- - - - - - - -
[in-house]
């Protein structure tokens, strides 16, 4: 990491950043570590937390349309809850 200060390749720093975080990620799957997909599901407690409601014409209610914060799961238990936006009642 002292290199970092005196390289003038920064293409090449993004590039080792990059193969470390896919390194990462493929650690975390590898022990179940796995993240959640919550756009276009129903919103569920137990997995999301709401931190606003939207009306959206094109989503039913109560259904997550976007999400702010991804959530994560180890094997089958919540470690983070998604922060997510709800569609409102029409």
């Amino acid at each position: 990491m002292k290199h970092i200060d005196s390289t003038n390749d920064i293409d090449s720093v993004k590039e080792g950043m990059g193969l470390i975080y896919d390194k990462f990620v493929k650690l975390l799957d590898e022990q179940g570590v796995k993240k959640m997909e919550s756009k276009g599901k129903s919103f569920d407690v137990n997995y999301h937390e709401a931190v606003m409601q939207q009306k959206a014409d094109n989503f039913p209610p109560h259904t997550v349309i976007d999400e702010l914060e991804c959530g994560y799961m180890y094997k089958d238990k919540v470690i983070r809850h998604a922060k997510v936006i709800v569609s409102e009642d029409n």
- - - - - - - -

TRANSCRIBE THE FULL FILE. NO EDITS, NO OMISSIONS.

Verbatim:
[in-house]
């Protein structure tokens, strides 16, 4: 990491950043570590937390349309809850 200060390749720093975080990620799957997909599901407690409601014409209610914060799961238990936006009642 002292290199970092005196390289003038920064293409090449993004590039080792990059193969470390896919390194990462493929650690975390590898022990179940796995993240959640919550756009276009129903919103569920137990997995999301709401931190606003939207009306959206094109989503039913109560259904997550976007999400702010991804959530994560180890094997089958919540470690983070998604922060997510709800569609409102029409």
């Amino acid at each position: 990491m002292k290199h970092i200060d005196s390289t003038n390749d920064i293409d090449s720093v993004k590039e080792g950043m990059g193969l470390i975080y896919d390194k990462f990620v493929k650690l975390l799957d590898e022990q179940g570590v796995k993240k959640m997909e919550s756009k276009g599901k129903s919103f569920d407690v137990n997995y999301h937390e709401a931190v606003m409601q939207q009306k959206a014409d094109n989503f039913p209610p109560h259904t997550v349309i976007d999400e702010l914060e991804c959530g994560y799961m180890y094997k089958d238990k919540v470690i983070r809850h998604a922060k997510v936006i709800v569609s409102e009642d029409n």